Two strangers accidentally switch cell phones in a busy airport in this edgier You’ve Got Mail, sexy romance for the smart-phone era …
What a disaster! I only just made my flight to New York to help my uncle, and the phone I’m holding is not mine! It seems to belong to some commitment-phobic serial dater who’s never made it past four dates (according to the constant notifications he’s getting from his fake dating profile…) And worse? I have a sinking feeling it’s that hot suit-monkey with the arctic grey eyes I just had a run-in with at the airport. Somehow, I have to persuade him not to get a new phone until I get back. My whole life is on that phone. I knew I should have backed it up. It’s only a few days. Surely, we can handle it.
This is a joke, right? My life could not get more f*cked up. I’m in the middle of selling my company and on my way to a funeral and that hot mess hippie-chick stole my freaking phone. I’m not sure how she convinced me not to immediately walk into a smart phone store and get a new one, but now she’s going to have to play stand in and distract me while I deal with my long-avoided and estranged family. I don’t have my dating apps after all, and frankly she’s pretty funny. And sexy. And why can’t I stop texting her? And now we’re talking. And … look, I’ll admit that I usually run for the hills the morning after, but the morning after phone sex? That’s not really real, right?
|Rating: 4 stars|
Accidental Tryst is told in alternating first person POV, switching between Emmy’s POV and Trystan’s. This would have been a solid 5 star read for me, and possibly my favorite book of the year, except for one major annoyance: WHY THE HELL ARE TRYSTAN’S CHAPTERS PRESENT TENSE AND EMMY’S CHAPTERS PAST TENSE?! WHAT KIND OF WRITING/EDITING DECISION WAS THAT?! It drove my absolutely batty through the entire book to keep shifting gears from present tense to past tense every time the POV shifted from Trystan to Emmy. I’ve never seen that in a book before and I hated it. HATED IT. So much that I knocked off a full star from my rating, and debated knocking off another half star. So much that I’m uncertain whether I’ll pick up the next book in the series PURELY BECAUSE I HATE THE SWITCHING TENSES EVERYTIME THE POV CHANGES.
That being said, if not for the super obnoxious changes of the tenses, this would have quite likely been my favorite contemporary romance of 2018. (Why did you ruin it, Natasha!? I feel like if I only understood your choices maybe I could get behind them? Not that you need my approval, but whyyyyy?)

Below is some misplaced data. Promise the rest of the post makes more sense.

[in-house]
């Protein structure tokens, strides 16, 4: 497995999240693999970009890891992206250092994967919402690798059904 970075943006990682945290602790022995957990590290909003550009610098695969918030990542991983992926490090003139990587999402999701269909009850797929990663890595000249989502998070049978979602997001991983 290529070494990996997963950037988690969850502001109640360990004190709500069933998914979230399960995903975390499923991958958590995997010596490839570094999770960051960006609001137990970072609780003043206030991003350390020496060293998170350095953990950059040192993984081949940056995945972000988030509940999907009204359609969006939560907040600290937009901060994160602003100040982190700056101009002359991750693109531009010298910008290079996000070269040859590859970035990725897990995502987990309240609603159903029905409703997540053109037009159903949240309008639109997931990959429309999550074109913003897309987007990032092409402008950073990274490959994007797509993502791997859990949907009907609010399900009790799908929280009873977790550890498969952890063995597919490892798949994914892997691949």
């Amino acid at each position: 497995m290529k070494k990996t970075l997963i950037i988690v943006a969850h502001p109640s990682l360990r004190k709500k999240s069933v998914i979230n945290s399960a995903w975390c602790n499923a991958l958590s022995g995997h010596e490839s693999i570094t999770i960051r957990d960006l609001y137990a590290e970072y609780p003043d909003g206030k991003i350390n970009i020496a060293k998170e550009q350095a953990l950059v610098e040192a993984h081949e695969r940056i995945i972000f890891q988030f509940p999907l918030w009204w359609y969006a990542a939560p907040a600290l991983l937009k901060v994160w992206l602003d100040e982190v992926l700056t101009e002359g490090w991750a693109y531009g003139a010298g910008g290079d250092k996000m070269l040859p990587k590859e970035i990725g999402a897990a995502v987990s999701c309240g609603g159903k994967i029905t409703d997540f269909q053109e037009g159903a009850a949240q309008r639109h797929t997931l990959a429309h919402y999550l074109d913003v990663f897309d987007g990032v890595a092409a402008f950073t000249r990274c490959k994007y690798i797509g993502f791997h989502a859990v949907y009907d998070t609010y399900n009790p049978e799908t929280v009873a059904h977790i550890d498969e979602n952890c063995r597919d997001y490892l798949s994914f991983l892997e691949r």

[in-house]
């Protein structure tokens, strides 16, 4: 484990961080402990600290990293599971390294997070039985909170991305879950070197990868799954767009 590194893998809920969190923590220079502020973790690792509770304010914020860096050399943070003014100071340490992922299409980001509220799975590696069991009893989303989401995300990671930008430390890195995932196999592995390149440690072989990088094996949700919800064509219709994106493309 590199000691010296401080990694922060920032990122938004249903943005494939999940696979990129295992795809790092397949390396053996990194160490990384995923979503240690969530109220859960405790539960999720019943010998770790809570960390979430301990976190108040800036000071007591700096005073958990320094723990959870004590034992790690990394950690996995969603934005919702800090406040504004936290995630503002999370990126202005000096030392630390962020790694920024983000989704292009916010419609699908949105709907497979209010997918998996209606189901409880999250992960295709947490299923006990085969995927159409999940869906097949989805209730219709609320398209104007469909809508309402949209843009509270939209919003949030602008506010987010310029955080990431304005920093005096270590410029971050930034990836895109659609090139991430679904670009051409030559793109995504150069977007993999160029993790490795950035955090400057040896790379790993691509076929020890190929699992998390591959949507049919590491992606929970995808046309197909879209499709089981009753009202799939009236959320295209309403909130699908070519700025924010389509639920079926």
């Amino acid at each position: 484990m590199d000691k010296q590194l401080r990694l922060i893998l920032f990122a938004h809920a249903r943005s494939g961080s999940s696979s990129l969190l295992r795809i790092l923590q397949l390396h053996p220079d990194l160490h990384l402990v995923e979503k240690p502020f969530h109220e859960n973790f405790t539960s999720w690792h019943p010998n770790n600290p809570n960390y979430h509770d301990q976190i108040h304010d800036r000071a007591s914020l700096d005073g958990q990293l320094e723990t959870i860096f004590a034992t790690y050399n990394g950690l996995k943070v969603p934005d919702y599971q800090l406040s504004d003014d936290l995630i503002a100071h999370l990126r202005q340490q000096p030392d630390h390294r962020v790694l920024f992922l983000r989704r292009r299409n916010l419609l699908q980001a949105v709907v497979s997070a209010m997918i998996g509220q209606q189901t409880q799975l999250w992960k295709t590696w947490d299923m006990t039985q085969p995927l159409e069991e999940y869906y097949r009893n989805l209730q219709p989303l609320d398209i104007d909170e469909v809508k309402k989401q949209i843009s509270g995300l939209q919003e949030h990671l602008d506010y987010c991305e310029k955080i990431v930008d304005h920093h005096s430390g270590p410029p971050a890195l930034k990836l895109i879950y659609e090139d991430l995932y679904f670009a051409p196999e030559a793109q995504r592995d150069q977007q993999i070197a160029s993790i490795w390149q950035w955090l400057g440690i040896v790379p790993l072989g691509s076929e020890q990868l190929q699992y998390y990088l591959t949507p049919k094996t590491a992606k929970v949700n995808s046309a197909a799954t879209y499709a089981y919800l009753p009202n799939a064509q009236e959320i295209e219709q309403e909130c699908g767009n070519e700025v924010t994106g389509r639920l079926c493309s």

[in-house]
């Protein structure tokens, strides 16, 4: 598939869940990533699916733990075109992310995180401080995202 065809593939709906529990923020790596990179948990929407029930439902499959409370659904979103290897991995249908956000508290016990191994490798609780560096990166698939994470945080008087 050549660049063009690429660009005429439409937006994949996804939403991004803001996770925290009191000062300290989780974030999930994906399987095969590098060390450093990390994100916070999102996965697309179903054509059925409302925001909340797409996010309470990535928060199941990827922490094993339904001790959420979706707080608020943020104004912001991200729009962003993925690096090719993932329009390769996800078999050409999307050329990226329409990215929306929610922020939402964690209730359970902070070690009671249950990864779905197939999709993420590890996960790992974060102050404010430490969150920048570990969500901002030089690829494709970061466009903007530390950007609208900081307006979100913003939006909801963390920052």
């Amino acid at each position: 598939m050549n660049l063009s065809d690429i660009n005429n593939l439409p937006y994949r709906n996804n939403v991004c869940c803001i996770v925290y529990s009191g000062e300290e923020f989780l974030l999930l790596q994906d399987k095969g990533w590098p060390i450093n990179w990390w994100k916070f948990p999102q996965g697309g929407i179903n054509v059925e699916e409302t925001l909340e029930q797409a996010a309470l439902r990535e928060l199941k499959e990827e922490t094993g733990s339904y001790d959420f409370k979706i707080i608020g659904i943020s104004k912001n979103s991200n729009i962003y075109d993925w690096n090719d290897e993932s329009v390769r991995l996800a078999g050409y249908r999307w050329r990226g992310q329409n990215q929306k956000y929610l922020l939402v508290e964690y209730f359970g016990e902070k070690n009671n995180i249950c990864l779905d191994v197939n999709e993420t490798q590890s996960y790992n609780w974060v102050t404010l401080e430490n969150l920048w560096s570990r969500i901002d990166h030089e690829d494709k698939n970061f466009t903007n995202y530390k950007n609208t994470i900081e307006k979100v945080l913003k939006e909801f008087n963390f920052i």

I went into this expecting a quick light-hearted fluff read, something like a one-night stand off a dating app (looking at you, Trystan…) and instead I ended up falling hard for Trystan and Emmy, for David and Armand, for Beau and even Isabel. The premise of the book is a totally silly rom-com set up; Emmy and Trystan accidentally grab each others’ phones as they cross paths at the airport, and Emmy just happens to be sitting next to a hacking genius on the plane who jailbreaks the phone for her… It certainly requires a certain suspension of disbelief, but then most rom-coms do. Trystan comes off like a MAJOR gross jerk in the first chapter (especially a comment/thought about tree-trunk thighs) and it almost made me stop reading, but damn am I glad I kept reading because… *dreamy sigh*
The chemistry and banter between Trystan and Emmy is amazing, and I want to hug them both. They both have fairly traumatic pasts which have left them with some issues, and they deal with said issues in some pretty opposite ways. And yes, Trystan has some of that “guy who has been hurt so he acts like an asshole but that doesn’t make it OK syndrome.” If that’s your line in the sand, maybe this book isn’t for you. I don’t think anyone is beyond redemption, and he doesn’t do anything truly icky besides have some sexist thoughts (which he grows through some person growth throughout the book, which is great to see) and some consensual casual sex (and if I’m not going to slut shame women, it’s kind of a double standard to slut shame men…), so beyond his better-than-thou inferiority complex at the beginning… The thing is, he’s not perfect. And he grows a lot throughout the book. Emmy isn’t perfect either, and she needs to grow some as well. Nobody wants to read about boring perfect people living boring perfect lives. Give me flawed characters struggling with their pain and their passions, living their lives the best way they know how, sometimes making the wrong choices and sometimes having to figure out how to remove their own foot from their mouth or from the pile of shit they just stepped in. Add in some witty repartee and some crazy chemistry, and that’s this book in a nutshell.
I found myself with my hand clutching my chest over my heart like I could physically press the pain out and stop it from hurting for them several times, and I’m actually tearing up a bit remembering certain events and lines from the book while writing this review, which is a pretty good indicator that the book was that good. It also made me smile a lot (that really goofy grin where people look at you oddly when they see it on your face) and laugh out loud a time or two as well.
I loved this book. I expected a quick hook up, not a book that was going to keep me up until midnight on a work night because I had to finish it , literally was not capable of putting it down without knowing that everything was going to be OK for Emmy and Trystan. …And I think I just talked myself into reading the next book in the series, despite how much I dislike the changing tenses, haha.